March 9, 2014 Readings and Reflection
First Sunday of Lent (NAB Readings) (Jerusalem Bible Readings)
We’re now in the season of Lent, our spiritual time in the desert as we prepare for the great season of Easter. It’s a time of penitential season, a time for prayer, fasting, and almsgiving.
GN 2:7-9; 3:1-7
In this week’s first reading from the first book of the Bible, we look back at our origin and creation as a people. We see the two separate elements used to create us, the dirt and breath of God. These are representative our collective body and soul. The very breath of God lives in us and animates us.
Even living in the presence of God, the flesh was weak and fell into temptation from Satan. He goes through a slow process of helping Adam and Eve rationalize why they would be justified to go against God. They became convinced that they couldn’t trust what God had given them and felt as if God was holding out on them. What they gained was sin and shame. Sin is deceitful. It shows itself to us as appealing and lofty promises only to let us down. We are a broken people in need of a Savior.
Responsorial Psalm PS 51:3-4, 5-6, 12-13, 17
R/ (cf. 3a) Be merciful, O Lord, for we have sinned.
In the second reading from St Paul’s letter to the Romans, we learn about why the Church teaches of original sin. Sometimes we look at the innocent, like babies, and think how are they capable of sin? Saint Paul shows us that sin came into the world and death took reign. This state of original comes from our collective nature that is bound by our unavoidable death. Jesus came into the world with the purpose of reversing this loss since the Garden of Eden. St Paul shows us that just like one man brought down all of humanity into this state, one man, the Son of God, came to restore life and our relationship with God.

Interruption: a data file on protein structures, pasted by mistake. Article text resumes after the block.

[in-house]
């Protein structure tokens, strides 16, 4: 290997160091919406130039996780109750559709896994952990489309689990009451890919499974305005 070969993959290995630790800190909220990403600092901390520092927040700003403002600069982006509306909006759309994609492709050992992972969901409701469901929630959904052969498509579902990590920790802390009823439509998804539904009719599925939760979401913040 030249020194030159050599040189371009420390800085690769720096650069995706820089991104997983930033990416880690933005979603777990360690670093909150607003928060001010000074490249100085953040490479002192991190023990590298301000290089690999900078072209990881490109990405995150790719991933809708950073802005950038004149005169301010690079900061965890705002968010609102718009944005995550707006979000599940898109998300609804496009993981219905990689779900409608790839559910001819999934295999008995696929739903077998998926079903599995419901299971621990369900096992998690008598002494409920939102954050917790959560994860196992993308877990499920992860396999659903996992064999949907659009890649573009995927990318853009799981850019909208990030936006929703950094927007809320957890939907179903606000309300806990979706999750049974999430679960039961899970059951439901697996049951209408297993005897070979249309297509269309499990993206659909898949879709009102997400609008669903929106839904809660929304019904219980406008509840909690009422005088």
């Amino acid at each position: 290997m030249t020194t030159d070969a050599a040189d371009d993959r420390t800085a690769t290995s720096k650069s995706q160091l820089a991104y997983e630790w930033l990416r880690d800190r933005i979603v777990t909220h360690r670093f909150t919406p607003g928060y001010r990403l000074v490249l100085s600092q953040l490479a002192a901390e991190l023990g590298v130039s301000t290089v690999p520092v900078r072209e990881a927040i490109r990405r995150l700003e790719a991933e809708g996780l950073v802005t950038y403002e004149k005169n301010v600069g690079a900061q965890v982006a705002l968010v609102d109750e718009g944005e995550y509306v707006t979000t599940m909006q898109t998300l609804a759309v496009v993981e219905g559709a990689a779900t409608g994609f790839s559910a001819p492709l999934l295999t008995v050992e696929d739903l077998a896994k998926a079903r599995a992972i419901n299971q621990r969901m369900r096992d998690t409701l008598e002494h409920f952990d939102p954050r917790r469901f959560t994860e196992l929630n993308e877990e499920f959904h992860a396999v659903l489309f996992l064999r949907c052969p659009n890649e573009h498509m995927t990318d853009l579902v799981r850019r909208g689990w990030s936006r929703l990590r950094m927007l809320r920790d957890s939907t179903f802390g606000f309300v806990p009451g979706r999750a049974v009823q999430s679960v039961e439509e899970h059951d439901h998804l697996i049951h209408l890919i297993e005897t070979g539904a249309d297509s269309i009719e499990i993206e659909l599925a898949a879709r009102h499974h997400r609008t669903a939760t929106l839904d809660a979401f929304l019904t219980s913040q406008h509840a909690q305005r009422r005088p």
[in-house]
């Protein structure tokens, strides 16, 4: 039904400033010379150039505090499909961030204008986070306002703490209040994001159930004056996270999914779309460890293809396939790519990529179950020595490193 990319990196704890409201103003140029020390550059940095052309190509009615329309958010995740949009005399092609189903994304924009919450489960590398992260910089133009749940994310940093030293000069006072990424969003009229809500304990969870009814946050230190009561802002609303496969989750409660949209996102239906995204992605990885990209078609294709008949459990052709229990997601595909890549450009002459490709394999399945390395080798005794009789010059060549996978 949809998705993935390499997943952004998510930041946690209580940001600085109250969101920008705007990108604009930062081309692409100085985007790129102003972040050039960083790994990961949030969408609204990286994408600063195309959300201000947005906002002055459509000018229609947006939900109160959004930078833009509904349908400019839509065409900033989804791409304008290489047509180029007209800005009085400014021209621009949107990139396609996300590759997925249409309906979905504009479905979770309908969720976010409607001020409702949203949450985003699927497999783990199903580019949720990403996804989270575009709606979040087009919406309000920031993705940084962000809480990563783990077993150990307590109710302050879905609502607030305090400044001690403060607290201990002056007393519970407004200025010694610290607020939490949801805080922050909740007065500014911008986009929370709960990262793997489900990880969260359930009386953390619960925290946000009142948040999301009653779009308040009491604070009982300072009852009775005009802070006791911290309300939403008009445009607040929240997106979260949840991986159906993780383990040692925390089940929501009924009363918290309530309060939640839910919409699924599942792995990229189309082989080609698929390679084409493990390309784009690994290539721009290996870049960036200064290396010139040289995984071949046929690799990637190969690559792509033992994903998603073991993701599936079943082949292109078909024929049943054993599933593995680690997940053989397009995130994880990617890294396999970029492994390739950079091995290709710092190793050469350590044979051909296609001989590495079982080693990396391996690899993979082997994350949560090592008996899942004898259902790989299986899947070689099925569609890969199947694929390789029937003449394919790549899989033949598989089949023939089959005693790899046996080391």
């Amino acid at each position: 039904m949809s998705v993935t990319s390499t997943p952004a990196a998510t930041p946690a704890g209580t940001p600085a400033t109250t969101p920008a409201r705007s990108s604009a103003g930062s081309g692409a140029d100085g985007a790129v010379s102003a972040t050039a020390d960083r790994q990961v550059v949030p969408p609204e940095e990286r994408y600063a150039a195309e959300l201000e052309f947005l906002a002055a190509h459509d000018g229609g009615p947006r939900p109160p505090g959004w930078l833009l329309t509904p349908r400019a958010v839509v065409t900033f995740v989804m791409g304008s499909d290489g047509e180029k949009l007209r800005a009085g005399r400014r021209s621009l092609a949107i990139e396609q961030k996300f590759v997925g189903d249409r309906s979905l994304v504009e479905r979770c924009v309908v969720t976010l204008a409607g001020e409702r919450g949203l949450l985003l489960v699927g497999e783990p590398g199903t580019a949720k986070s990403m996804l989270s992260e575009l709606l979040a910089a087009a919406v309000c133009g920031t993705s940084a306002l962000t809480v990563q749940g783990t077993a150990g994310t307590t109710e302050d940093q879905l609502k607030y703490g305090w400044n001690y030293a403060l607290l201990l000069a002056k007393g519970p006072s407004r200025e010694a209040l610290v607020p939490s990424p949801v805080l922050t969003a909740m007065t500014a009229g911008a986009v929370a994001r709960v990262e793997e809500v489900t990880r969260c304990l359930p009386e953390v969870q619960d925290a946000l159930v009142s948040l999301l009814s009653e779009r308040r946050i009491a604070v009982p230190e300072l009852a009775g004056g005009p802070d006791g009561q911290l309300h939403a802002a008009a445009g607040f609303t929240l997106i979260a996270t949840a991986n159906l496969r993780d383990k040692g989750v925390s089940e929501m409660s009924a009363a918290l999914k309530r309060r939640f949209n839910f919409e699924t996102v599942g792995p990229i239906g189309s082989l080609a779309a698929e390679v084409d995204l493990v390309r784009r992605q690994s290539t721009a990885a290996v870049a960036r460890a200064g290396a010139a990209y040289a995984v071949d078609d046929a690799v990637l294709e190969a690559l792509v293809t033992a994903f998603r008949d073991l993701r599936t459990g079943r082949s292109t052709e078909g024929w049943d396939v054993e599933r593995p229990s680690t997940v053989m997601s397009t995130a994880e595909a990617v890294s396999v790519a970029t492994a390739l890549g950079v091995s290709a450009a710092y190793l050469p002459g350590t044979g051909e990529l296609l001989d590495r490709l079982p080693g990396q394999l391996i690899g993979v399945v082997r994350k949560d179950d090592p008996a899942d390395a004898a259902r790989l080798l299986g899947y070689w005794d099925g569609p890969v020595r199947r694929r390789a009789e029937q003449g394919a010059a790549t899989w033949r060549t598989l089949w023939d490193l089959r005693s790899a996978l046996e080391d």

In this week’s Gospel from St Matthew, we hear of Jesus’ journey into the desert in preparation for his public ministry. In only eleven verses we gain incredible insight into spiritual warfare and the reality of the person of Jesus.
First we see that Jesus, in all His divinity, is also completely man. After time in the desert, he became very hungry. We also hear quotes directly from Satan for the second time at this week’s Holy Mass. This time Satan focuses his attack directly on Jesus himself, each time increasing his demands. He begins by tempting Jesus to satisfy his hunger with stones turned to bread, then he increases it to test the Father’s protection over Him in the wilderness. Finally, Satan tempts him is a reversal of His mission, questioning Jesus why He would have to endure such struggles for so long in the desert, all for the price of worship of Satan. Jesus is fully God, but He is also fully man, and each time, it is a real temptation, but in His perfection, Jesus overcomes as an example for us.
Satan always tries to trick us in cunning ways that twist what we believe. If it were obviously bad for us, it probably wouldn’t be a temptation for us. This week’s Gospel should also be a wake up for anyone that doesn’t try to learn more about Scripture. We see here that Jesus Himself had to enter into a debate over its meaning with Satan, that knew it well enough to quote.
This Lent is an opportunity to journey hand in hand with our Lord to overcome our personal demons and be restored to new life through the cross.
Have a blessed Lent.
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